The intricate and timely public transit system transported us to Hoshigaoka, a midway spot near Kyoto and Oksaka. There, we unwound for a week in a beautiful apartment nicknamed ‘the Milky Way House.’ Perfectly centered between two major cities, we took our time exploring Fushimi Inari Shrine and the riverbanks by Osaka.

Afterwards, we decided to visit Tottori, the only prefecture in Japan with natural sand dunes and camels. On our way, we frantically searched for a place to stay and found only 1 taker. A hostel called Guesthouse Shanti. Reika, the owner, was a wonderful energy to encounter and welcomed us into her home where we rested in bunk beds with 10 other strangers. Our short stay allowed us to capture the sand dunes during the sunset before we headed further South to Hiroshima.

Hiroshima sent shivers down my bones and made my core wake up. What an remarkable city. Every single person we encountered seemed like a blessing to us. An angel sent to share peace. Something magical transpired during our time there. To understand the history of what happened when the Atomic Bomb hit, and the after effects that are still in place, is something you have to witness yourself. On our first night, we were sitting along the riverbanks when 2 women approached us, asking if they could perform Seimei on us. A way of awakening energy within, without the use of touch. I was thrilled and let the kind ladies perform their Reiki-like healing energies on Matthew and I. I felt transformed by the river and believe that a part of my inner darkness was forever left behind in peace, in Hiroshima. Thank you to those beings who took that special time to make us feel whole and light.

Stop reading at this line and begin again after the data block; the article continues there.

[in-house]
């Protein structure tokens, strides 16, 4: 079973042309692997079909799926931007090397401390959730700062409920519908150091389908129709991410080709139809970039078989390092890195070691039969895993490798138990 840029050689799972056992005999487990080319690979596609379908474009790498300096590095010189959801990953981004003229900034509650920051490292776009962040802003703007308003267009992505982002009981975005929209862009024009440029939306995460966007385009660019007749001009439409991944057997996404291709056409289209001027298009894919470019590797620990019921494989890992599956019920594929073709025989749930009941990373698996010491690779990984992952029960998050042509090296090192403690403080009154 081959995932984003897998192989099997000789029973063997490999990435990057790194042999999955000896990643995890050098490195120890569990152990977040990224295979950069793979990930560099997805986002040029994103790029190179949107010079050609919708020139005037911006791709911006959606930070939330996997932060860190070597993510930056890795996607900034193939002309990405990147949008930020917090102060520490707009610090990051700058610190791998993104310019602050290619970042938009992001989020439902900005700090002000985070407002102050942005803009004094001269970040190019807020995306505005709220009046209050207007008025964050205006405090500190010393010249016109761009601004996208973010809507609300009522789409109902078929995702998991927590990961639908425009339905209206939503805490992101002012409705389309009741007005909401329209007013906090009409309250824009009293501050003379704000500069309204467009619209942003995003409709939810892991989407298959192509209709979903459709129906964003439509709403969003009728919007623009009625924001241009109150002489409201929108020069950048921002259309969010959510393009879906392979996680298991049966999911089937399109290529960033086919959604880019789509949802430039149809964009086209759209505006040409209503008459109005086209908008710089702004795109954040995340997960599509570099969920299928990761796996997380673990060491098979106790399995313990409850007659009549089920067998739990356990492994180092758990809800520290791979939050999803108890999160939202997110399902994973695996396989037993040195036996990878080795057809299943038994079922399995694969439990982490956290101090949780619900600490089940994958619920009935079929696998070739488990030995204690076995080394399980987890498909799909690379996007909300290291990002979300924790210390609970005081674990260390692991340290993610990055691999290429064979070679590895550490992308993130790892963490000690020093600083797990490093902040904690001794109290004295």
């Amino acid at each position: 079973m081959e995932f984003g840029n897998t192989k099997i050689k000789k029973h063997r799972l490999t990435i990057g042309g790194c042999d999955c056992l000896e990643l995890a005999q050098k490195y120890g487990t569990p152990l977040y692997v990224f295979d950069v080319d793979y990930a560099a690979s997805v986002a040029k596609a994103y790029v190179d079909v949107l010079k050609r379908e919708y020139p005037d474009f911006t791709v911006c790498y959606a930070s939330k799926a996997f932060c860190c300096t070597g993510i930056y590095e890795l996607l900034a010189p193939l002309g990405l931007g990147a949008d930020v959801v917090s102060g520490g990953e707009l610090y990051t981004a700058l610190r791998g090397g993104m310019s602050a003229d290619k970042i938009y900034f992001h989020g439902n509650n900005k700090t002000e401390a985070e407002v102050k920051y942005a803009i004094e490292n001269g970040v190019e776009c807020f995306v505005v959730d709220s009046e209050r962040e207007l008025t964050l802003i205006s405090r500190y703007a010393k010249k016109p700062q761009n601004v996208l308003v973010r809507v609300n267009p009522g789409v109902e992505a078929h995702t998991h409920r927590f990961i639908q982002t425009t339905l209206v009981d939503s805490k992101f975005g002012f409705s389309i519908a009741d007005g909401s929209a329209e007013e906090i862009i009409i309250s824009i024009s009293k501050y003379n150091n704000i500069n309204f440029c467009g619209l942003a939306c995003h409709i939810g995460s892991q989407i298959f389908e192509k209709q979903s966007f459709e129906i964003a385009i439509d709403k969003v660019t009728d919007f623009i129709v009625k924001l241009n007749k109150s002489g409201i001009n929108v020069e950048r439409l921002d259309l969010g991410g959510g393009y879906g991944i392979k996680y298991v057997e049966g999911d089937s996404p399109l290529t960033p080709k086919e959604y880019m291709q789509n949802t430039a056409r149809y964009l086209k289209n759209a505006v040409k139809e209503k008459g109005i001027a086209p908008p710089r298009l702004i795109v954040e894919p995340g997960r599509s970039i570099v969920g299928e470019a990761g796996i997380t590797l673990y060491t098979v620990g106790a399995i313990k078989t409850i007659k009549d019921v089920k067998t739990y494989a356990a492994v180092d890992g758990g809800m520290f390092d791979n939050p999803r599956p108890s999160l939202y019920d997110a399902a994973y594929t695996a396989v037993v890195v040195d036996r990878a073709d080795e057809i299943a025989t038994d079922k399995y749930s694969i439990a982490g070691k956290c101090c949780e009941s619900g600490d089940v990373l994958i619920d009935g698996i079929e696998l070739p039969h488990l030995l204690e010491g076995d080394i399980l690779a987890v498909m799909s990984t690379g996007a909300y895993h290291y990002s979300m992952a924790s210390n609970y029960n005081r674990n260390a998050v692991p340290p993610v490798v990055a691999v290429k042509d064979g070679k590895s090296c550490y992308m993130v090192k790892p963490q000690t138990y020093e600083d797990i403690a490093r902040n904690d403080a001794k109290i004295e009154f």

We visited Miyajima Island and spent time with the wild deer before making our way down to the island of Kyushu. Shinkansen (bullet-trains) were our mode of transportation at this point. Our goal was to taste original Tonkotsu Ramen – that creamy, thick soupy ramen made by boiling down pork bones. Throughout our time in Japan, we devoured ramen every other day. It only made sense to see where this broth was born. I was shocked to find that one of the best, most well-known Tonkotsu Ramen spots could be found for less than $4 a bowl in Hakata, Fukuoka Prefecture. The restaurant was called Hakata Ramen Zen, and it was so good that we went back twice in a day. That’s all we ate while we were there.

This recap video was shot on my iPhone, set to the music of Kid Fresino, a hip-hop artist from Japan.

Japan in the summertime makes you drip with sweat. When there is a chance of rain, Japanese people carry umbrellas with them on their commute to work or school. Or you can purchase a clear, plastic umbrella for $5 at a convenience store – located on almost every corner. I found it fascinating to watch umbrellas pop open once the sky began to drizzle. And so, a short video to recap the sea of umbrellas around Tokyo.

Tokyo is a 24hour, 7 days a week, kind of city. Most of the shots in the video below were taken inside of a mall. We expected to get kicked out as soon as we started taping.

Mt. Hakone was an eerie sight, covered with mist.

Fushimi Inari Shrine was an amazing and spiritual 4 mile journey up 200 flights of stairs.

Tottori Japan, the only place in the country with naturally created sand dunes. These dunes took over 100,000 years to form.

The shrine on Miyajima Island was first built in 700AD. An island dedicated to women, with wild deer everywhere.

All my videos are shot handheld. Mostly recorded with a Leica SL. There is not much space with limited backpacking gear to carry stabilizing equipment.